X-Men: Next Dimension

Review

posted 11/14/2002 by Charlie Sinhaseni
other articles by Charlie Sinhaseni
One Page Platforms: PS2
A couple of years back Capcom released an excellent fighting game called X-Men: Children of the Atom. By injecting the Marvel franchise with a heavy dosage of Street Fighter, they made a highly successful 2D fighting game that eventually spawned a sequel. Recently, Activision acquired the rights to make games based on some of Marvel’s most prominent franchises including the X-Men series and went on to release a 2D fighter titled X-Men Mutant Academy. While it received mixed reviews, it apparently sold well enough to spawn a sequel that went on to garner some more mixed results. Now the third entry steps up to the plate in the form of X-Men Next Dimension and not surprisingly, it too arrives with mixed results.

The character selection is huge as nearly every single character in the X-Men franchise is represented. Mainstays like Cyclops, Wolverine and Storm are here as well as less notable characters such as Forge and Phoenix. Instead of just throwing the gamer into a boring single player experience against the AI, Activision instead opted to go with a story mode that has a structure and purpose. It features some pre-rendered sequences to go along with some top-notch voice acting. It’s not exactly the best thing to ever happen to fighting games but it does give the single player experience a direction and a goal. Oddly enough the main focus is on a character named Forge as opposed to one of the core X-Men, oh well.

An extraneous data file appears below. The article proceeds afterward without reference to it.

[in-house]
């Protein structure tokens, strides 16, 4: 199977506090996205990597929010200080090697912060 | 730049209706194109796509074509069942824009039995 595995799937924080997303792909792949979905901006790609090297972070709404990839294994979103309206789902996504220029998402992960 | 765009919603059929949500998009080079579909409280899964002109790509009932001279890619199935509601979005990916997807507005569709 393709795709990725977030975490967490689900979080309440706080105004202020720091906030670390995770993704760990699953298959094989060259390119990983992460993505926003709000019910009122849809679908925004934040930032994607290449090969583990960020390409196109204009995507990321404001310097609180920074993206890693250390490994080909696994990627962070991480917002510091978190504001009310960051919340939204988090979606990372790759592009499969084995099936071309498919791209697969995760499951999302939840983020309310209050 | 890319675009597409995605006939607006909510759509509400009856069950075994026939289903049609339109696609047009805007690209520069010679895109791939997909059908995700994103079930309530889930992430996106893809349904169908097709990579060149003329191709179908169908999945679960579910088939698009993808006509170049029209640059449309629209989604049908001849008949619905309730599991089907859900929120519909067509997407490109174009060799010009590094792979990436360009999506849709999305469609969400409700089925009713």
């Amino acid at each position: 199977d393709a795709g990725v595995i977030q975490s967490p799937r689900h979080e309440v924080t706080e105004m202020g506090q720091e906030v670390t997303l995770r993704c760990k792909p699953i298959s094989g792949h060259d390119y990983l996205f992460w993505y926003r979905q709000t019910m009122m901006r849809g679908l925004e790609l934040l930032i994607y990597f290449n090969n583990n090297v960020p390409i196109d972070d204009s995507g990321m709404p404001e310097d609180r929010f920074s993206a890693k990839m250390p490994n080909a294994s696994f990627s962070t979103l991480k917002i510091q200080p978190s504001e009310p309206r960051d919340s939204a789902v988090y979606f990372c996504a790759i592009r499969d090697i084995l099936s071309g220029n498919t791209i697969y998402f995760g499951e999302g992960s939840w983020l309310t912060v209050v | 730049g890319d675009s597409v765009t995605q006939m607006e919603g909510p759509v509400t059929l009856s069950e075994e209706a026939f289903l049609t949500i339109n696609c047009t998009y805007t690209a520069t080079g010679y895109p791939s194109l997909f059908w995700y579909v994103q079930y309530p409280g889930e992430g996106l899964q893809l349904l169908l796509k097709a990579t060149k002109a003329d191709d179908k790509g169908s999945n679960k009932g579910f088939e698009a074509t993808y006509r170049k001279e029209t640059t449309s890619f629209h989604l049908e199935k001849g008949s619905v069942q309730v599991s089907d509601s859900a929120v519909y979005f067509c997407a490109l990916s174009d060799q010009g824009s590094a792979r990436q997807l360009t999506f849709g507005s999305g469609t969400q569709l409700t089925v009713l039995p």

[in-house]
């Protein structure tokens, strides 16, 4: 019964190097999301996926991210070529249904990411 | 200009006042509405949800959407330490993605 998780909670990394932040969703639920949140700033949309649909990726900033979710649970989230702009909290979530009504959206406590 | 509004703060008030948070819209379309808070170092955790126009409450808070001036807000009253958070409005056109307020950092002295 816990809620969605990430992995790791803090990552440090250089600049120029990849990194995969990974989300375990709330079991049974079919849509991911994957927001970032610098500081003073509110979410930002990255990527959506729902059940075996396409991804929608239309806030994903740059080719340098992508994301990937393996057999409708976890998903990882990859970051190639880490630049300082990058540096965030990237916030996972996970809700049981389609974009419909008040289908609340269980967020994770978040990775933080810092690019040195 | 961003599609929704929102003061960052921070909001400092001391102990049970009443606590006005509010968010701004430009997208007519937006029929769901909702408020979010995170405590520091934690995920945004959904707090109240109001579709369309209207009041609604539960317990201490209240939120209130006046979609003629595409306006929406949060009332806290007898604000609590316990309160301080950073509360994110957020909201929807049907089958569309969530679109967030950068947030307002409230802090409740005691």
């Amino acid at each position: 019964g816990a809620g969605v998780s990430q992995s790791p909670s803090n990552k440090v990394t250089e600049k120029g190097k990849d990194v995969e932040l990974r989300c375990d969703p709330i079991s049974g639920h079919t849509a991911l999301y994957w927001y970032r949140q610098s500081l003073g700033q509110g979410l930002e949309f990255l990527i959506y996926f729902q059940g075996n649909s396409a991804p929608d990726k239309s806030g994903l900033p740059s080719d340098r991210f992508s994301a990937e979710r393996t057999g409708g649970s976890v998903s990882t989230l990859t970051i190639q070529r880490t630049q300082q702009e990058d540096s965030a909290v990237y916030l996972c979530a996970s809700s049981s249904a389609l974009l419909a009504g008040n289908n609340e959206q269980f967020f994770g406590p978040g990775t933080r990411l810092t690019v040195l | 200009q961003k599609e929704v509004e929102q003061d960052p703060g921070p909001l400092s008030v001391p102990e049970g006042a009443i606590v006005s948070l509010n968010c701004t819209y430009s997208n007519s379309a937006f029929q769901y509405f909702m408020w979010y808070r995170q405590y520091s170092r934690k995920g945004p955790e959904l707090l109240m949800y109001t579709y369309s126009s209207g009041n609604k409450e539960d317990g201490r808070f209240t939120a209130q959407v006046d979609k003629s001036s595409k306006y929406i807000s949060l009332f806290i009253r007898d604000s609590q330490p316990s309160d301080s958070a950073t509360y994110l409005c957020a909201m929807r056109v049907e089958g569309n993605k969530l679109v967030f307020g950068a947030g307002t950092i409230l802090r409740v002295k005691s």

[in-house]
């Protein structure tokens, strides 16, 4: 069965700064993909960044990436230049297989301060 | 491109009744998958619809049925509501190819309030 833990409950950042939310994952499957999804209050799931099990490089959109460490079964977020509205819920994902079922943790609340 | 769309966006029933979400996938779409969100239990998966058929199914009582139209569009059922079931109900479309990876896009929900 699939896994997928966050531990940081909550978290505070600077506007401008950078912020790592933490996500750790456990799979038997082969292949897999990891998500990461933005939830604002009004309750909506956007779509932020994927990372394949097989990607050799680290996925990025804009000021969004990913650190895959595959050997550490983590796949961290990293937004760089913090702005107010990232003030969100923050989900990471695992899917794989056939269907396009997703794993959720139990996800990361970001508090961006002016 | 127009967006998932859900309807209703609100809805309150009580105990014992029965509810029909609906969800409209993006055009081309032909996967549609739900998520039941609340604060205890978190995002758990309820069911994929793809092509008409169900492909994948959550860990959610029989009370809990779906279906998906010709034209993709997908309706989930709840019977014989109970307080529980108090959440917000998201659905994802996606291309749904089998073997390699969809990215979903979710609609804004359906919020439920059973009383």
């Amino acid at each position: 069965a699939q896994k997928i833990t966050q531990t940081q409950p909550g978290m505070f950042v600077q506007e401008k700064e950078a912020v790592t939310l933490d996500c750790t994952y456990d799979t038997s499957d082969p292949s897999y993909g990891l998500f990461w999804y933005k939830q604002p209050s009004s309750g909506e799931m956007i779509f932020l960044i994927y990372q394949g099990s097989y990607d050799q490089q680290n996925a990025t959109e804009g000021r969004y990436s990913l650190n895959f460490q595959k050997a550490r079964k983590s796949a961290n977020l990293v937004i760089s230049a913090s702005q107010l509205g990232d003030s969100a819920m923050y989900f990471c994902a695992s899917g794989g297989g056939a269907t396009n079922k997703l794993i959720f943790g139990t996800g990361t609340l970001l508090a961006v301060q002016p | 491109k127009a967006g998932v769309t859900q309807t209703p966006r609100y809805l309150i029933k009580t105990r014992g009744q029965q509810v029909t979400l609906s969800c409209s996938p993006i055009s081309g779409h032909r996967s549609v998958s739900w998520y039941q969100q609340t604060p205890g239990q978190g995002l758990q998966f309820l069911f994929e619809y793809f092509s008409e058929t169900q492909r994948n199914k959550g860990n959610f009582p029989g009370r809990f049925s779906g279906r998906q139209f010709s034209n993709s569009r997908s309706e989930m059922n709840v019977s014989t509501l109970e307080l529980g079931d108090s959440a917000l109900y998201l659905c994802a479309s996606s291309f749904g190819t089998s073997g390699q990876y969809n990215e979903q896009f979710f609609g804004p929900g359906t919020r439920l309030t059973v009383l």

You’ve got the usual assortment of modes available at the start, Vs. Arcade and the aforementioned story mode. In this game, two combatants duke it out on X-Men themed battlefields. Battle takes place on 3 planes and the control is very much akin to Tekken. You’ll have two punches, two kicks as well as a counter and throw button as your disposal. There are Street Fighter-esque moves at your disposal such as projectile attacks that require you to input the fireball/quarter-circle motion. Control is pretty bad, however, as it often proves to be far too sluggish to keep up with the action. It’s often difficult to perform moves such as Cyclops’ eye-beam (which requires the fireball motion) because the timing of the game always seems to vary.

Same goes for general combat in the game, large combos can be performed with minimal effort. The game requires very little skill or precision when it comes to inputting commands. If there was ever a game that could fit the bill of the stereotypical button masher then it would have to be Activision’s X-Men Next Generation. Everything just seems to happen on an entirely random basis, combos occur just by pressing every single button at your disposal. To test this out I had my friend’s three year old nephew try his hand at the game and surprise, he was pulling out 5 and 6 hit combos simply by smashing all the buttons on the controller. Most of the combat in the game seems to fall into this trap.
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